The spread of lockdown red ink across regional NSW eased at midnight on Friday and for those in the fortunate areas like the Yass Valley, it was time to raise a glass in cautious celebration.
Others in neighbouring local government areas however, are still languishing in uncertainty, waiting and hoping for better news.
The disparity between restrictions in the regional areas was no more evident than among Canberra's district winegrowers which are spread mostly to the north and east of the ACT, some in one local government area, others in another.
Wineries in the Yass Valley local government area, many in and around Murrumbateman, will reopen their cellar doors for the first time in weeks.
Not so in Queanbeyan-Palerang, where the sea of red displaying stay-at-home orders remains spread across the district.
However, Karen Stratton, who runs the Norton Road Winery which remains in the lockdown zone, said the cautious approach by the NSW government to regional re-opening is one with which she is comfortable, even though it means businesses like hers struggle to stay afloat.
"I agree with the careful approach; there are still too many variables at play to just open everything up and risk it all," Ms Stratton said.
"I'm mindful that we have elderly family members, and friends who are undergoing cancer treatment.
"I have concerns, too about the coronavirus still circulating around our regional area that we're not aware of, so I think a cautious approach is a wise one.
"It's important to get on top of this.
"We can't just keep reopening and closing again whenever we get another case [of the virus]. It just doesn't work.
"And I have concerns too about how well health officials can keep proper track of virus cases out in regional areas.
"Wastewater testing doesn't work out in regional areas like our because most places have their own self-contained septic systems."
She said her wine sales had fallen away dramatically during the regional lockdown but by pivoting her niche Texas and and southern-style slow cooked burgers, ribs and brisket to takeaway, it has generated enough income to "pay the bills and keep the lights on".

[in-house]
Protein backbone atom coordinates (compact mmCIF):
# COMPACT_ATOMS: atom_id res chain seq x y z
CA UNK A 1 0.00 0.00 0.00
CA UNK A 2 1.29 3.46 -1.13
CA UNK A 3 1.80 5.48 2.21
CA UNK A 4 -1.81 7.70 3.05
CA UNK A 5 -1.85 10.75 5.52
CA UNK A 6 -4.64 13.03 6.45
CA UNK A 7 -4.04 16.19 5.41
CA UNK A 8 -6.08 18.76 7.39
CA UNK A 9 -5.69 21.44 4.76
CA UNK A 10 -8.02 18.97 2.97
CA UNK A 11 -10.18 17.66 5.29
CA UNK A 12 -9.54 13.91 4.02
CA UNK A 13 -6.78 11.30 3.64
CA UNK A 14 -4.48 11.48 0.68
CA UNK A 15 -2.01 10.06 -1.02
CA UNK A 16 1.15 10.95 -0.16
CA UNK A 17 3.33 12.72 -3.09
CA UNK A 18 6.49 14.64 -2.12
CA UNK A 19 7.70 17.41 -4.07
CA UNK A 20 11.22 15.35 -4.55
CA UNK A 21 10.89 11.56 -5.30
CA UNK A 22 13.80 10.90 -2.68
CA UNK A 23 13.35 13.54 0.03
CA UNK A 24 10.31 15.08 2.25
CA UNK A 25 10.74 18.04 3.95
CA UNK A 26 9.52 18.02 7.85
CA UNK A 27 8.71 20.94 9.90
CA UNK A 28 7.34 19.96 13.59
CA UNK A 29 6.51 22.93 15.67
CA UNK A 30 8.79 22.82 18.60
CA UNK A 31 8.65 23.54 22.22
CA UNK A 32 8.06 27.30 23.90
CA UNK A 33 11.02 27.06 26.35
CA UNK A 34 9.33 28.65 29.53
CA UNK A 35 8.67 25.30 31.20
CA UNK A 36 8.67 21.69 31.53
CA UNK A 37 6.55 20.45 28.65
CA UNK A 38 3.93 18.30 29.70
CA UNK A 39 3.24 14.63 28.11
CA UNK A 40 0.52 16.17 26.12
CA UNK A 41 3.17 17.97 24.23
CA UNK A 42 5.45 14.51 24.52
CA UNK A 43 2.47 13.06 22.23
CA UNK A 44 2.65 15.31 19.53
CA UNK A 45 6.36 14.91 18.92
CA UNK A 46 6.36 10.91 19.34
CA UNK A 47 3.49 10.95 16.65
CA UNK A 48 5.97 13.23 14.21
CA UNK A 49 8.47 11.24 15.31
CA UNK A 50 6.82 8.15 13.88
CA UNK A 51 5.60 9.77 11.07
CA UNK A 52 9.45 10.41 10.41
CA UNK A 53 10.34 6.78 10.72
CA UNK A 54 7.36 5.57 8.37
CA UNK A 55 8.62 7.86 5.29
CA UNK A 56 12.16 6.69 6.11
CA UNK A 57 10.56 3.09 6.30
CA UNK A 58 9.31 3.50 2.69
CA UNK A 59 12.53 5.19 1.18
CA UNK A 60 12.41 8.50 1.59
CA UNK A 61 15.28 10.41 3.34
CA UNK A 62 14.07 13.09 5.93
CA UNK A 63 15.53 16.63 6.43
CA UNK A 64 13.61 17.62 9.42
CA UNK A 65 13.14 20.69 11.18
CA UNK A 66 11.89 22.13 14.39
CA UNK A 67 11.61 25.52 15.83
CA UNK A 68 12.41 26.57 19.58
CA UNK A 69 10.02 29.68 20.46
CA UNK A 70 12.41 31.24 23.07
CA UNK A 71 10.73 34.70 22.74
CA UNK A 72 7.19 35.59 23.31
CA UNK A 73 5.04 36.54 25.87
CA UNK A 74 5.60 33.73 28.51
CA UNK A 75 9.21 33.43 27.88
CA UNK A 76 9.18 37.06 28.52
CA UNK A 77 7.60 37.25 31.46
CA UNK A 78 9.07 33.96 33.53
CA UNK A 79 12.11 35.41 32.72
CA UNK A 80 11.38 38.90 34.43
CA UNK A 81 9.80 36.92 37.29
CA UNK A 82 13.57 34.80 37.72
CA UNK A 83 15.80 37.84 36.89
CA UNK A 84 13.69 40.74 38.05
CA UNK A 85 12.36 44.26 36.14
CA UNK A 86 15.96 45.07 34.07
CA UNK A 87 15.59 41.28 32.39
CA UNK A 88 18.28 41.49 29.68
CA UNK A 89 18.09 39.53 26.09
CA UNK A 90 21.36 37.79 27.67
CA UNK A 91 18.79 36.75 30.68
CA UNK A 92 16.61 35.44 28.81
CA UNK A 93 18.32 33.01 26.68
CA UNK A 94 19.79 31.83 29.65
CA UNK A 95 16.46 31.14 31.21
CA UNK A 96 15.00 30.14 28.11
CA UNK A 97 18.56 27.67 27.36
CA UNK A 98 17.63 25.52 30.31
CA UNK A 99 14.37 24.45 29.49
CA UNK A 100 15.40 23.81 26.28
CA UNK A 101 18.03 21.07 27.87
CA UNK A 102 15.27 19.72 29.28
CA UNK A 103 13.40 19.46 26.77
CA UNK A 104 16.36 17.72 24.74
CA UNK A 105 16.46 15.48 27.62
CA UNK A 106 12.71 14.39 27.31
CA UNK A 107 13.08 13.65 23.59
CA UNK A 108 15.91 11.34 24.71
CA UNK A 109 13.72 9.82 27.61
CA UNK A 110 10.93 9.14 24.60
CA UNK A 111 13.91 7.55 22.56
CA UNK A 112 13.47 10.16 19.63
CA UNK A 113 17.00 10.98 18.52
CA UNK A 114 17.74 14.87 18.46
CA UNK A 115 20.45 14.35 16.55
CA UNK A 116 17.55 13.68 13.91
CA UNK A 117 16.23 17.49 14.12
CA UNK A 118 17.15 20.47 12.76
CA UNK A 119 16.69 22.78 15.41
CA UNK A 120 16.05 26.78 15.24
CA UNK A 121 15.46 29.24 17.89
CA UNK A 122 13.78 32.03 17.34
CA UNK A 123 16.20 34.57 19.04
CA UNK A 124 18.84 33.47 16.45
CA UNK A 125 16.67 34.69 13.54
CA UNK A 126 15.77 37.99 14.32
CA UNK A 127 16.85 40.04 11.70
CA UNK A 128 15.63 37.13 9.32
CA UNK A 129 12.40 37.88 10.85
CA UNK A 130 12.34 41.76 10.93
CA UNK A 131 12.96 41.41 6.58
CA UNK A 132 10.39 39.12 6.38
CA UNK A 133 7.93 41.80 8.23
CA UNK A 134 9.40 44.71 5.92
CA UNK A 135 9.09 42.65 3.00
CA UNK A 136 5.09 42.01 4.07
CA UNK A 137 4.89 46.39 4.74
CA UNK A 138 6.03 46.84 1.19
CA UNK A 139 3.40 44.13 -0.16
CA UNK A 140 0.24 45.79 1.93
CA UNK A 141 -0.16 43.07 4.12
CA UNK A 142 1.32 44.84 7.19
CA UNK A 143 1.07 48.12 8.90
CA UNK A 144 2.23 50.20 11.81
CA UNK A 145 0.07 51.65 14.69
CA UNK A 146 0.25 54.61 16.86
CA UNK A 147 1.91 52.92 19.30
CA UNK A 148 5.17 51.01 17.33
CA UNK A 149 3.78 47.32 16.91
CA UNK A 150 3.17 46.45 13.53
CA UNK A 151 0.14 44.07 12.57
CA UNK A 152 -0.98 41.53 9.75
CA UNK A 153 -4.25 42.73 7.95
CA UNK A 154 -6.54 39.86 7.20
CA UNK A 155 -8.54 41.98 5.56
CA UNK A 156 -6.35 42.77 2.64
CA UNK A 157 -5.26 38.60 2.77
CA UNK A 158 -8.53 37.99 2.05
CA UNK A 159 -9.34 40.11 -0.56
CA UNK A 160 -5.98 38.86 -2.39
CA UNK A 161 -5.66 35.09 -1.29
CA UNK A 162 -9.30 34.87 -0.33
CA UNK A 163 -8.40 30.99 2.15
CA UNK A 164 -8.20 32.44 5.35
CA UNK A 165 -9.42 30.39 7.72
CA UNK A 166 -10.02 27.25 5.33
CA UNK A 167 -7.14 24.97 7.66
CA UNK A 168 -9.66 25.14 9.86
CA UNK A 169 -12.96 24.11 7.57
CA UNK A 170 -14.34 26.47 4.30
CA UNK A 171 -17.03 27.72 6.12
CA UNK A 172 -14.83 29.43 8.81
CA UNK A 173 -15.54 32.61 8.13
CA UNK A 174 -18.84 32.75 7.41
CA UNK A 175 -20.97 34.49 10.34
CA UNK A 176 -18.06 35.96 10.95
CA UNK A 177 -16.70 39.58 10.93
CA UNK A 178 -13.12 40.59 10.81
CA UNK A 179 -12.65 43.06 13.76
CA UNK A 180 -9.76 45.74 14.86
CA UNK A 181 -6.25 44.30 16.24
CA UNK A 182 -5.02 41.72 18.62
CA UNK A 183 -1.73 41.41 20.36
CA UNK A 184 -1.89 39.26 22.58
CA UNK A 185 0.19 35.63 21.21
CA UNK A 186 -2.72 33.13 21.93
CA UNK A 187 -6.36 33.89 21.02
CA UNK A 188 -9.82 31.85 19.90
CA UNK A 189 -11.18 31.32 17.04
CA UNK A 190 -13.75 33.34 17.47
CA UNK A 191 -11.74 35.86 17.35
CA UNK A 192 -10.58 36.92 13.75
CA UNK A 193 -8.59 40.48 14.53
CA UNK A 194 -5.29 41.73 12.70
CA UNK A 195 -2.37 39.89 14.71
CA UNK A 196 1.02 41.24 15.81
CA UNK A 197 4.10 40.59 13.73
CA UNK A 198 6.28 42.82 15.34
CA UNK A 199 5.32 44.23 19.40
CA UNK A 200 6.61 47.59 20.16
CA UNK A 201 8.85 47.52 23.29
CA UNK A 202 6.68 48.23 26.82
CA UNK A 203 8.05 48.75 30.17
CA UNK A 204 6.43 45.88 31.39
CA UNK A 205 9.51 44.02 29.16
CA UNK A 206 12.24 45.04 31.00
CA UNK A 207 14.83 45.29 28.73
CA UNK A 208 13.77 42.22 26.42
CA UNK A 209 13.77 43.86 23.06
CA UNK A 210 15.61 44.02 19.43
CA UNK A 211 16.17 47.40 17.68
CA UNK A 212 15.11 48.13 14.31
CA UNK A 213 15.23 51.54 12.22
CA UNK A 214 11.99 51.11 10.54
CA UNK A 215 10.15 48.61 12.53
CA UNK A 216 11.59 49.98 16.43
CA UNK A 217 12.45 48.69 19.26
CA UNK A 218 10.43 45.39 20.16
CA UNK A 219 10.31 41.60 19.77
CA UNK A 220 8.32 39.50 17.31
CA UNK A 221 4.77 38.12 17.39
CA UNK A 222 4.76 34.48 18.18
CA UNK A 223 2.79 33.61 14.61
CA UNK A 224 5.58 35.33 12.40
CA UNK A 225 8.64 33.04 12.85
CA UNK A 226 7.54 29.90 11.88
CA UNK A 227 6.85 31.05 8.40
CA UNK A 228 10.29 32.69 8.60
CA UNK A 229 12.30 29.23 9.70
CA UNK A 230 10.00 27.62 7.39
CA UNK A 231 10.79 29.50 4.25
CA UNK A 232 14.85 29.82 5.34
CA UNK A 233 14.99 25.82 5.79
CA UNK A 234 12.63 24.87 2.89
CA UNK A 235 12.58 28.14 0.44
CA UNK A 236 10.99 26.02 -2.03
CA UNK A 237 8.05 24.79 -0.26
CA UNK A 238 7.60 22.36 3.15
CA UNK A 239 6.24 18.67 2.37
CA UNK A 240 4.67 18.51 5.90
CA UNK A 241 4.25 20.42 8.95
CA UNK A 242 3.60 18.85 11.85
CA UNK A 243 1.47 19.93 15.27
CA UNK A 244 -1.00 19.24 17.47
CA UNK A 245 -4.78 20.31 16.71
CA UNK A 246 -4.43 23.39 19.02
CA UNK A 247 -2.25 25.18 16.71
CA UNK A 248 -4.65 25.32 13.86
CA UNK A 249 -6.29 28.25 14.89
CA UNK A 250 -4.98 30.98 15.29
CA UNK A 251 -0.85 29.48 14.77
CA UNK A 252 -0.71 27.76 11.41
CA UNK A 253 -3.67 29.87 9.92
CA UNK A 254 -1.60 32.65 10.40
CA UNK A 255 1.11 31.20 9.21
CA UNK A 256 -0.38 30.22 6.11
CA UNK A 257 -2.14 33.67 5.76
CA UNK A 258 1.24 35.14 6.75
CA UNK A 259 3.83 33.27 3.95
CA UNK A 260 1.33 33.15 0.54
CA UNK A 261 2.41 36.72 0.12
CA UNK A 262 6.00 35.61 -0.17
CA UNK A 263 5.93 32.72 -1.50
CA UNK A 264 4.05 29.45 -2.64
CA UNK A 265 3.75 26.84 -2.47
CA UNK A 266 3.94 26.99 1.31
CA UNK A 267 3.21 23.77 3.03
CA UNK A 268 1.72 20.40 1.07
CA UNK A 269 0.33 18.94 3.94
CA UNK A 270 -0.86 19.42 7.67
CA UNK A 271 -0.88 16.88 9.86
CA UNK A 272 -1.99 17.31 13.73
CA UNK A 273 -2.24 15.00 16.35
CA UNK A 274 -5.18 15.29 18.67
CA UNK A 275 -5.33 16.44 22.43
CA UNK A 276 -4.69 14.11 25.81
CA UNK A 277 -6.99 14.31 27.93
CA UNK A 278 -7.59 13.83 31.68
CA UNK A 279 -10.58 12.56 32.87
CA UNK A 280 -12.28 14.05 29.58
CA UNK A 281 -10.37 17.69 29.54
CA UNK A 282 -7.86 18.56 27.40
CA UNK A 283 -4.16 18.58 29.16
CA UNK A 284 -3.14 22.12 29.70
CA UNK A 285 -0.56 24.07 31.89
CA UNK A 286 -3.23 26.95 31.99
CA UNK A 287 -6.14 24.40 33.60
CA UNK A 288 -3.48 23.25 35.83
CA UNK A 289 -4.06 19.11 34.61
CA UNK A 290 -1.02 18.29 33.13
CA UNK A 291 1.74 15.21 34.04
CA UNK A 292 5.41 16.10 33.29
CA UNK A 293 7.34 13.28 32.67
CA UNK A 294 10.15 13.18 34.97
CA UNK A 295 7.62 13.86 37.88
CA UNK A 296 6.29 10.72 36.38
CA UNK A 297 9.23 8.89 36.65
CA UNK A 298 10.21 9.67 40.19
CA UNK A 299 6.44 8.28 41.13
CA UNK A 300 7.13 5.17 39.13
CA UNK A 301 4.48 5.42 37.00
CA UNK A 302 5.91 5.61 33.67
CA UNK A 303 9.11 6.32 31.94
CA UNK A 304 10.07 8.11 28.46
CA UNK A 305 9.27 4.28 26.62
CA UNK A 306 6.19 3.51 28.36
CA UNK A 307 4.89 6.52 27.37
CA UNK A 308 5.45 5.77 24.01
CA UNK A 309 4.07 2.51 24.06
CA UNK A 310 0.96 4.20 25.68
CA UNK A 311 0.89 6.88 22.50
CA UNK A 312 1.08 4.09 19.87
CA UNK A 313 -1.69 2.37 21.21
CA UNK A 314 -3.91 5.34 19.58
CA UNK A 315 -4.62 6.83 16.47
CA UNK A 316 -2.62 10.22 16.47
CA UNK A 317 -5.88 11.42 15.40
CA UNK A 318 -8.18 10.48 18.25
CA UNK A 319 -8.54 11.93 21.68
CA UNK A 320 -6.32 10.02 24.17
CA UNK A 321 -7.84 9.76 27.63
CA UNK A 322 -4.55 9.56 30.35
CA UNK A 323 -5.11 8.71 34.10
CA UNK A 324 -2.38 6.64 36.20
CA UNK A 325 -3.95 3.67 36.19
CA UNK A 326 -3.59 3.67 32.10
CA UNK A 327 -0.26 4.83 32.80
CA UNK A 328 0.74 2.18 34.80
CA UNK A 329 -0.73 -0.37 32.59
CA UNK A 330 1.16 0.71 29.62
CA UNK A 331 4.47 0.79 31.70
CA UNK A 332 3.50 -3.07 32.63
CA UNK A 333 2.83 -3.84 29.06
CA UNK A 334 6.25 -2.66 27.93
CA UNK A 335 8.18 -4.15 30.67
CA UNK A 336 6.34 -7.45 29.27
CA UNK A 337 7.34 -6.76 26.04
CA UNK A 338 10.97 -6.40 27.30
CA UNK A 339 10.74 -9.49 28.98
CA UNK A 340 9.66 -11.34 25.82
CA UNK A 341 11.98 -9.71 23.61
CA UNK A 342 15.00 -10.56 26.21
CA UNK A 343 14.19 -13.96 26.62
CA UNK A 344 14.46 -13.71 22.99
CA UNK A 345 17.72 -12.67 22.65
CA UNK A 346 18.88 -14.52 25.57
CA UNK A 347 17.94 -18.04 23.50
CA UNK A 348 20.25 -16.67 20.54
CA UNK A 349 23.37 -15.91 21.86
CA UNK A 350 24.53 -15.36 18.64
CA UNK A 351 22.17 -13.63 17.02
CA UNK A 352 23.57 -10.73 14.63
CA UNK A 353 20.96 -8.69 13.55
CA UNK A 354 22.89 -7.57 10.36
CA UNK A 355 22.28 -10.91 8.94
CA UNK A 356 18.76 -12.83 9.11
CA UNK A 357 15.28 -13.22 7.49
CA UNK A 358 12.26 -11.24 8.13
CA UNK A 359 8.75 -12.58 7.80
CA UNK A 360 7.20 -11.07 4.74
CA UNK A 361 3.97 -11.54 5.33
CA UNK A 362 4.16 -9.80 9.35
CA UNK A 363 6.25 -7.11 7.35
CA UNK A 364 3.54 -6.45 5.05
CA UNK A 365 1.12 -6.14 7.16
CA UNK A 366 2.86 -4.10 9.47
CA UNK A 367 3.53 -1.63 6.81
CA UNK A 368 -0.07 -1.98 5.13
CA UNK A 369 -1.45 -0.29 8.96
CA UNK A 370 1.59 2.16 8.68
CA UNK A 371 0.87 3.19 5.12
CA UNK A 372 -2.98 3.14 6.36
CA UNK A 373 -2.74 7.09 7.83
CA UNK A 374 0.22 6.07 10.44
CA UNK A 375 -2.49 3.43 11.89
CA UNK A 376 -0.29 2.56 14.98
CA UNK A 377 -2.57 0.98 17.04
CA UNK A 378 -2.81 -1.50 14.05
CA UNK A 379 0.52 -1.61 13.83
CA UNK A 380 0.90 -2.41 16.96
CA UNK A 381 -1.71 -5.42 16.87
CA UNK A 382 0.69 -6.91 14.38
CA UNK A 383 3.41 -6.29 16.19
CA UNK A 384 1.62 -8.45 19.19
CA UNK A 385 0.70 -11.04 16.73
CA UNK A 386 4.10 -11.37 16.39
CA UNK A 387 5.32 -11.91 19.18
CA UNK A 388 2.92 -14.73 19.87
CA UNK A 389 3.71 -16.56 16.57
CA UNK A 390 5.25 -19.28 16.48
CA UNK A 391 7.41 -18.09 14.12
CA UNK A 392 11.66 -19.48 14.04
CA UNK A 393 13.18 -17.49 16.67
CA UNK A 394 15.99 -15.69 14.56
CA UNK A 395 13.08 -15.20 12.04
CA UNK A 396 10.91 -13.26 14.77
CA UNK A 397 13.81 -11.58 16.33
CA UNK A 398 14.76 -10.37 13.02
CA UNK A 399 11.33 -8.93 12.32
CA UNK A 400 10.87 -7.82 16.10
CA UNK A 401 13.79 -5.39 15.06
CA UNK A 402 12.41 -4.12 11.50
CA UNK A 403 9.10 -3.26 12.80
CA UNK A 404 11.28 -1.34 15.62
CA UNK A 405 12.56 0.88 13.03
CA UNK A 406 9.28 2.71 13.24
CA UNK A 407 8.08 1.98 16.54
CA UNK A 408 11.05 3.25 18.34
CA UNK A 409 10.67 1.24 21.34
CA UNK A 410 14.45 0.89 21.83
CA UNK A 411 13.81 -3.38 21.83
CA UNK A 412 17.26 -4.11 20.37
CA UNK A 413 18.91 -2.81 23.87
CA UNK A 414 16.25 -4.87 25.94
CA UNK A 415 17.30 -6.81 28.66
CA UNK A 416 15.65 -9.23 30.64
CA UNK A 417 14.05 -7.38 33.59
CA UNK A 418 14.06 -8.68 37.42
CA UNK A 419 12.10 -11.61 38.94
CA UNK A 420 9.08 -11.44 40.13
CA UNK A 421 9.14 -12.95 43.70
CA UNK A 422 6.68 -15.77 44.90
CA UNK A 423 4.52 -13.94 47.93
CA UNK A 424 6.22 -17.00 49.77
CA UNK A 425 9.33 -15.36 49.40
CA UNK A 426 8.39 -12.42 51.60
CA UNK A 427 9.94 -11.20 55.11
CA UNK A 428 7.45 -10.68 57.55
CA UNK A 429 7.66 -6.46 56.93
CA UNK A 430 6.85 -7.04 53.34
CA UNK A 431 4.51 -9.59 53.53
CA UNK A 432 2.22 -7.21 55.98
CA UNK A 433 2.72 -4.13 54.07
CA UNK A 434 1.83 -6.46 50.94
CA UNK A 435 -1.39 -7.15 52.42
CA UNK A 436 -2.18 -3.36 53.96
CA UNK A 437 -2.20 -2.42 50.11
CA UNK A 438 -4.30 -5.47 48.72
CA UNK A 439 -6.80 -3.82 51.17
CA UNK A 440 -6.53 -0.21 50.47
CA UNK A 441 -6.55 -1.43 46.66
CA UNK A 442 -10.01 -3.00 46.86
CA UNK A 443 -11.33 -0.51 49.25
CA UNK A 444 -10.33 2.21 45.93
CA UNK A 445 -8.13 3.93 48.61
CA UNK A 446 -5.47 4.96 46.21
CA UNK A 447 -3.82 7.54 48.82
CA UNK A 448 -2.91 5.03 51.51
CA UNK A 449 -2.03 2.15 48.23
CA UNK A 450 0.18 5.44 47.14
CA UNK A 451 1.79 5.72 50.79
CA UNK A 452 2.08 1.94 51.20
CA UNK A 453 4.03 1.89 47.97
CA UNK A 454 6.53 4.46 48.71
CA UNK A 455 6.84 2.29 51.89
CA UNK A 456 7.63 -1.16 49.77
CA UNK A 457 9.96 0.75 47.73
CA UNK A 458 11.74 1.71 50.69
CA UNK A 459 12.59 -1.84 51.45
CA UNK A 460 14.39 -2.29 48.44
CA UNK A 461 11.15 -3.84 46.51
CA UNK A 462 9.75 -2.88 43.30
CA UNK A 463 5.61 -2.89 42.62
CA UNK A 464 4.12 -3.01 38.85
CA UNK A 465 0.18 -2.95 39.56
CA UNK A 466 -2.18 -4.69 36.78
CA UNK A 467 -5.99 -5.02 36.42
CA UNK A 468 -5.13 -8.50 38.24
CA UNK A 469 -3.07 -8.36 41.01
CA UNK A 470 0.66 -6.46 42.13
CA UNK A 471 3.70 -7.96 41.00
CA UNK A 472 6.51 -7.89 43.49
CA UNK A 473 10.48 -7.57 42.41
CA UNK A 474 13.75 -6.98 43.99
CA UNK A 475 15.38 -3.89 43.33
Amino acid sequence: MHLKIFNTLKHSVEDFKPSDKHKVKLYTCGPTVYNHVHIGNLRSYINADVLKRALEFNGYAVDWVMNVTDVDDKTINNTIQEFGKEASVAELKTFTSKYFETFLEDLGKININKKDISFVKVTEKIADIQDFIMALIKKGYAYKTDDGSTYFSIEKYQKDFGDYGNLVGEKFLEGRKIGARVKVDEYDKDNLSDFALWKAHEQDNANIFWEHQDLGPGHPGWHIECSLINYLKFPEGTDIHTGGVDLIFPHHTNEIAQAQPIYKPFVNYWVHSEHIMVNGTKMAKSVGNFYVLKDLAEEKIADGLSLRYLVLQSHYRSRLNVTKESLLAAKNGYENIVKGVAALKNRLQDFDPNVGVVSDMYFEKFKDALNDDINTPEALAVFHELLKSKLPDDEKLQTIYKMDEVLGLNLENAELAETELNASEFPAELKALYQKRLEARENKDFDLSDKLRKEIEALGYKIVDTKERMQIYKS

"And thankfully we get really great support from the locals out here," she added.
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At Four Winds Winery just outside Murrumbateman, when owner Sarah Collingwood learned that her area was coming out from under the doona, she called Yass musician Bill Olson to come out and play on Saturday afternoon to lift the spirits of the locals.
"I felt we all needed some live music here and to support a local artist," Ms Collingwood said.
"It has been a struggle for a lot of businesses like ours and I don't expect that we'll be seeing too many people here on day one after lockdown.
"But just being able to trade again is a great relief."
Under the eased NSW stay-at-home restrictions in specific shires, up to 20 people will be able to gather in outdoor settings such as those at Four Winds.
Hospitality venues can reopen subject to one person per four square metres inside and one person per two square metres outside, with standing while drinking permitted outside.
Masks will remain mandatory for all indoor public venues, including on public transport, for front-of-house hospitality, retail and business premises. Only hospitality staff will be required to wear a mask when outdoors.
Retail stores in nearby towns such as Yass can reopen under the one person per four square metre rule, and country folk will be looking far tidier than their city counterparts due to the return of hairdressers and nail salons.
The Eurobodalla, Goulburn-Mulwarre and Snowy Monaro shires also will stay under lockdown which means the 2021 NSW ski season is all but a lost cause. The season usually ends on the first weekend in October.
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